Tunnel tents generally comprise a series of poles (sometimes as little as 1) arranged in hoops along the shelter’s length to form a tunnel-like structure. This design provides a greater vertical angle to the walls allowing more headroom and interior space. They often include an extended porch area for added storage, meal prep and living space. The added space can come with a higher price-tag though the comfort and practicality they afford is well worth it. When pitched correctly (making use of guy-lines) they can be incredibly stable. Without proper pitching, the pole alignment can leave them susceptible to wind. A great design that affords room but be sure to secure them in exposed terrain.

For the outdoor purist who likes to travel with the minimum of weight. A bivy offers a uniquely lightweight and low profile sleeping shelter - often with just enough room for you and a pack. They pitch low to the ground making them less vulnerable to wind. Their small footprint makes them great for overnighting in tight spots – ideal for alpine use. These are great shelters for adventure racers, climbers and thru-hikers looking for minimal pack weight. They make great emergency shelters when hiking into the unknown and for side trips from base camp. Small, stable and incredibly lightweight what they lack in space they make up for in pack-size and trekking convenience.

A classic design, the Tipi style shelter typically finds favour with larger groups and families looking for comfort and space over multi-day camping trips. A single centre pole (often offset to leave the living space free from obstruction) gives the tent that recognisable ‘tipi’ shape while supporting guy-lines provide tension to the walls. A little larger and heavier than an equivalent berth trail tent, tipis are ideally suited to static base camps. The extra headroom, increased floor space, and in some instances, chimney ports for stoves make them great for larger groups and families looking for that unique outdoor experience.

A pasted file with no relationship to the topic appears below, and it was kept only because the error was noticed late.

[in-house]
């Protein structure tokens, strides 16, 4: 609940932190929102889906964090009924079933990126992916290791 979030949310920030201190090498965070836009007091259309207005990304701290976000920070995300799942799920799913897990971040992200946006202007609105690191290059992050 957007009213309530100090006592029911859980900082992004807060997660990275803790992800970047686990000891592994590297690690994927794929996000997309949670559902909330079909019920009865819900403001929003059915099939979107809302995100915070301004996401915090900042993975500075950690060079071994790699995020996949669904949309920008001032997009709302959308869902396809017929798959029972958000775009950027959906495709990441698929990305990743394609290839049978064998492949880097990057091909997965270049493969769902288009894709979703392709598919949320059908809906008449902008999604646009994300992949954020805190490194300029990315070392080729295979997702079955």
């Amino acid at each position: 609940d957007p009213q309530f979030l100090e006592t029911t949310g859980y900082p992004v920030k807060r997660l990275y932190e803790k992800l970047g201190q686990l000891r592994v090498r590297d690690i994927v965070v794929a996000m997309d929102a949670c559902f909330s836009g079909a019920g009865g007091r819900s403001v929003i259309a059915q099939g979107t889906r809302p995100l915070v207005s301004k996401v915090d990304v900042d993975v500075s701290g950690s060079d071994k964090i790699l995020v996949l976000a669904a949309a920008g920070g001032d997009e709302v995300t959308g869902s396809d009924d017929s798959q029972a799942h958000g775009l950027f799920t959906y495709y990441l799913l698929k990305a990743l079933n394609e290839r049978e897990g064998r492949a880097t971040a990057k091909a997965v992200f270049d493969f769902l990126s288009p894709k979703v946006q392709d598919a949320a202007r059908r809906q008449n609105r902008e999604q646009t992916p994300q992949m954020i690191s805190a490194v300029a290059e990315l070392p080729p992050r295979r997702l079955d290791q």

The spacious design makes them particularly useful for those seeking shelter on a rainy day. Excellent summer tents for those looking for a more traditional style outback tent.

Like their design, the construction of modern tents varies. That bargain brand dome might hold up for a weekend in the sun but subject that same low-quality fabric to a torrential downpour and you’ll quickly understand the benefits of a higher price point in staying dry.


When choosing a tent it’s important to take into consideration the location (esp. altitude), season and weather you’re likely to encounter. A tent that holds up to light summer showers in a sheltered woodland setting can react differently when subjected to a sustained downpour on an exposed mountainside.

A tent’s waterproofness, also known as ‘hydrostatic head’ gives you an idea as to the level of water-resistance the outer flysheet can handle. In most cases, a flysheet will feature a lower level of waterproofing compared to the floor or groundsheet which is subject to continuous pressure and contact with ground moisture.

The lowest legal limit to attain a ‘waterproof’ rating is 1’000 mm. The average rating for a tent’s outer flysheet is around the 3’000 mm mark – although some makes will range down to 1’200 mm. Don’t be put off by a lower rating as higher quality fabrics and waterproof treatments can provide incredibly storm-proof tents (more on this below). Put simply, the higher the waterproof rating the longer the tent will repel water in a sustained downpour. A flysheet with a rating of over 3’000 mm will see off the most persistent downpours with a groundsheet of 10’000 mm easily keeping ground moisture at bay.